World famous brand names
The brand names are world famous with sports shoes purporting to come from Nike and Adidas, while fashion clothes are labelled as Lacoste, Ralph Lauren and Burberry - but all are fake.The week before the National Police operation, the Guardia Civil also confiscated around 2,000 items in Fuengirola including glasses, bags, watches and belts that are said to be copies of prestigious brands.
Urgent call for blood brings in the pints
Population responds but reserves are still desperately low
By David Eade and Suzan Davenport
MALAGA'S central blood transfusion centre's (CRTS) supplies got so low last week that it held only enough to cover a day's demand. The drastic situation led to the centre making an urgent call for people to come forward to donate blood.
And came they did. By last Friday, two days after the emergency call went out, over 800 people along the coast and in the city donated blood only slightly relieving a situation that had become so bad that there was no guarantee of maintaining supplies to the province's hospitals. More donations are still needed. On an average day around 200 bags of blood are donated in Málaga. The minimum held in the system for emergencies is 500 bags. When numbers drops below this level, as they did last week, then an emergency situation exists.
The sudden drop in supplies is thought to have been caused by an abrupt decline in donations over the Málaga fair period earlier this month. Now the fair is over it is hoped that numbers will increase but August is traditionally a difficult month when regular donors go on holiday and demand for transfusions rises with the increased number of visitors to the coast.
'Blood buses' visit Torremolinos and Nerja
The CRTS has a permanent unit at the Hospital Civil in Málaga that is open from 9.00 to 21.00 Monday to Friday and on Saturday from 9.00 to 14.00. There are also mobile transfusion units that travel around Málaga city and throughout towns in the province, making it easier for residents to donate. A transfusion bus will be in Torremolinos today from 10.00-14.00 by the town hall and tomorrow, Friday, at the Buen Consejo church from 18.00-22.00. In Nerja, a mobile unit will be taking donations on Friday by the El Salvador church from 10.00-14.00 and 18.00-22.00. Please note that anyone who has lived in the United Kingdom for a year or more between 1980 and 1996 cannot donate blood due to the outbreak of Creutzfeldt-Jacob Disease in the UK.
Brenan's house in ruins
Thieves have filched all valuable fixtures
By Suzan Davenport
BRITISH WRITER Gerald Brenan would hardly recognise his old Churriana home today. It has been almost continuously ignored by municipal authorities ever since he moved inland to Alhaurin el Grande in 1969. Its fixtures and fittings disappearing gradually over the years thanks to those people fond of taking what's not theirs.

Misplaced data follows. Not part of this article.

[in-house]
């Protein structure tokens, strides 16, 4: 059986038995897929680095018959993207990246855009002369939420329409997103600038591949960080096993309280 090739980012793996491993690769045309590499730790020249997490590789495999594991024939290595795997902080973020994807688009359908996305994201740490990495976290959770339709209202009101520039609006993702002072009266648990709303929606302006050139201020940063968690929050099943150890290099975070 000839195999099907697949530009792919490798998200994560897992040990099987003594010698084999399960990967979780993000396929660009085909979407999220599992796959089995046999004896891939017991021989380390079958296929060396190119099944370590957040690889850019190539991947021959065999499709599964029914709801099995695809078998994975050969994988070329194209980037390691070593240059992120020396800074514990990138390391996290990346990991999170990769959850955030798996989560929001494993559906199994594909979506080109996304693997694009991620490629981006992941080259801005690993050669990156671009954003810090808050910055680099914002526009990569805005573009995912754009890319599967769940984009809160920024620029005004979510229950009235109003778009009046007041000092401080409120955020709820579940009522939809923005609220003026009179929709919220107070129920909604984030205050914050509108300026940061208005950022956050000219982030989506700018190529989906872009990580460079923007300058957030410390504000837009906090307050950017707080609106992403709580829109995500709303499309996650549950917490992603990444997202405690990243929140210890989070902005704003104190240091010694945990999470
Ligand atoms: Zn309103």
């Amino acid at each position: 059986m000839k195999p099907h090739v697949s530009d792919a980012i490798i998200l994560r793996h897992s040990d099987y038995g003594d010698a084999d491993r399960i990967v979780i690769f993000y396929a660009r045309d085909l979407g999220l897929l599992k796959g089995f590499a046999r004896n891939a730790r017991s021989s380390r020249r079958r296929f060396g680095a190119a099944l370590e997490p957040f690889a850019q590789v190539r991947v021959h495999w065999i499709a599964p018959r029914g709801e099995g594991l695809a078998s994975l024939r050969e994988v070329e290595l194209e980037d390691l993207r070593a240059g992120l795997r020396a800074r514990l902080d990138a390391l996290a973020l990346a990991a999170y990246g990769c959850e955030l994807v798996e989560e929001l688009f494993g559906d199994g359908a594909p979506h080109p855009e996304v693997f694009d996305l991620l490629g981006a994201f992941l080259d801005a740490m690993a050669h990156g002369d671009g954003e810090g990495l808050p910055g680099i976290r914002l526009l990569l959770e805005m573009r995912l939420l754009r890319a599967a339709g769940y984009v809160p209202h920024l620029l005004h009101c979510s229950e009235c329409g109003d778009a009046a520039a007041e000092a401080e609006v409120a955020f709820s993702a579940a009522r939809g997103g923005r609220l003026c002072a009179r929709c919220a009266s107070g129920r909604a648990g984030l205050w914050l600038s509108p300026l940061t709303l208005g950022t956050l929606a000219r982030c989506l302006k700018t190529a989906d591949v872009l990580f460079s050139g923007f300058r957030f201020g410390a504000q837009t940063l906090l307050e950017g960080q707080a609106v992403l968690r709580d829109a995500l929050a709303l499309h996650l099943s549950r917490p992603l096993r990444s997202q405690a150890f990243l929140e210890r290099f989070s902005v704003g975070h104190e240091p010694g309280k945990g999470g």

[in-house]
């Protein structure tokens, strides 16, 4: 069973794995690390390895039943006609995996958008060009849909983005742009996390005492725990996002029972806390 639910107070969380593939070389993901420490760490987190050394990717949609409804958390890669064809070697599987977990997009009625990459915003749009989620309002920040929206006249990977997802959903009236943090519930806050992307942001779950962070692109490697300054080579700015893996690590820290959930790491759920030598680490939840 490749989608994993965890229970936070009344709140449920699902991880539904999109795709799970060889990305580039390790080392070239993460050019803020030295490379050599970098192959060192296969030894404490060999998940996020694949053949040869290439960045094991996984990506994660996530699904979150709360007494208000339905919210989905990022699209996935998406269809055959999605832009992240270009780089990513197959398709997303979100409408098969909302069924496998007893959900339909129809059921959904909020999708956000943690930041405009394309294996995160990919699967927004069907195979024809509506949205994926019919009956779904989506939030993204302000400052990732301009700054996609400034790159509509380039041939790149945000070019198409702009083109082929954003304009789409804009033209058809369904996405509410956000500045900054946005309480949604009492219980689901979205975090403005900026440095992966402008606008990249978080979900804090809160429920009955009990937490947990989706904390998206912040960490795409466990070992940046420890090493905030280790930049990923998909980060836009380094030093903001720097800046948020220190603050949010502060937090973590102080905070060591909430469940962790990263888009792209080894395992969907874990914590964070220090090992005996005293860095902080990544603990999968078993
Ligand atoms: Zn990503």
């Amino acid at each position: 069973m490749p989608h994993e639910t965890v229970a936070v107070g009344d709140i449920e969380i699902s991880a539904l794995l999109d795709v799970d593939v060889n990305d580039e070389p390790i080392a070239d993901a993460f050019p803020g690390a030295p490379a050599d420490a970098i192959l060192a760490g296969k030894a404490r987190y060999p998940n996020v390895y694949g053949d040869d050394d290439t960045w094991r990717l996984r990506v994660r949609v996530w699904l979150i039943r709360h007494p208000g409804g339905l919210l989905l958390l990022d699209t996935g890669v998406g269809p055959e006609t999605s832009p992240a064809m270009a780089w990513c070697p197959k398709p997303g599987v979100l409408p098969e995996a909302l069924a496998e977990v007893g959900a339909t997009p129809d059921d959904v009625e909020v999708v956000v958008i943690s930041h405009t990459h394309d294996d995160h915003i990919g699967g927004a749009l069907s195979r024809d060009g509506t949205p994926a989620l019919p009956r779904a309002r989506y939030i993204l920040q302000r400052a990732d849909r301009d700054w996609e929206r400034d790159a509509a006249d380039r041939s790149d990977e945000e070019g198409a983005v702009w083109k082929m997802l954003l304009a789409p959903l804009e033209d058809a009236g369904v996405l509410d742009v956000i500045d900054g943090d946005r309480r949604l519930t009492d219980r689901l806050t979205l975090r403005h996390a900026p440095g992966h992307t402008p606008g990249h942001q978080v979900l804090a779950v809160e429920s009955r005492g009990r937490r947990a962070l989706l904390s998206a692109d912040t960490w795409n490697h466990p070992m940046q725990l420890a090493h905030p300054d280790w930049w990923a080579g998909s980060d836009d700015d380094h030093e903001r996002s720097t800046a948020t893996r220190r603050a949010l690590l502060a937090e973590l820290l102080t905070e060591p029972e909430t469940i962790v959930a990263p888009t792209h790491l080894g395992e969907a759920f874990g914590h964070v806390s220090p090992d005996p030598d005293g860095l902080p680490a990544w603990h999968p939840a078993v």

It is hard to imagine that this is the same property the town hall of Málaga proudly announced almost a decade ago, in 1998, that it was going to restore. After that short limelight-moment the house disappeared back into the gloomy depths of bureaucratic amnesia only to reappear briefly in the public eye when news broke in 2003 that the town hall had expropriated the villa after adjoining buildings encroached on 250 square metres of its land.
Sadly though, the filching of smaller parts went on. Even the large wrought-iron gates that presided over the main entrance to the house, now bricked up, were taken.
The situation may well have continued to deteriorate had thieves not removed the 100-year-old effigy of the Virgen del Rocio from the house's front façade, finally pushing Churriana residents into denouncing the situation.
The Virgen, a popular religious stopping point for large numbers of devout locals, had never been moved from the villa, not even during the Spanish Civil War when the 'Reds' destroyed almost any religious symbol they could get their hands on. Nobody moved the Virgen, that was, until a few weeks ago. The house is a listed buildingNow neighbours are demanding that the town hall take action to not only recover the image, but to restore the property, catalogued as a listed building, before it becomes a total ruin. The restoration project was one of Mayor de la Torre's electoral promises. He wanted the house, which had seen the likes of Bertrand Russell and Ernest Hemingway, to become a museum dedicated to 19th century Spain.
ETA car bomb attack was meant to massacre
100 kilos of explosive was left outside Guardia Civil barracks
By David Eade
JUST 79 DAYS after the Basque terror group ETA ended its cease fire the organisation has attempted to massacre Guardia Civil officers at their barracks at Durango in Vizcaya.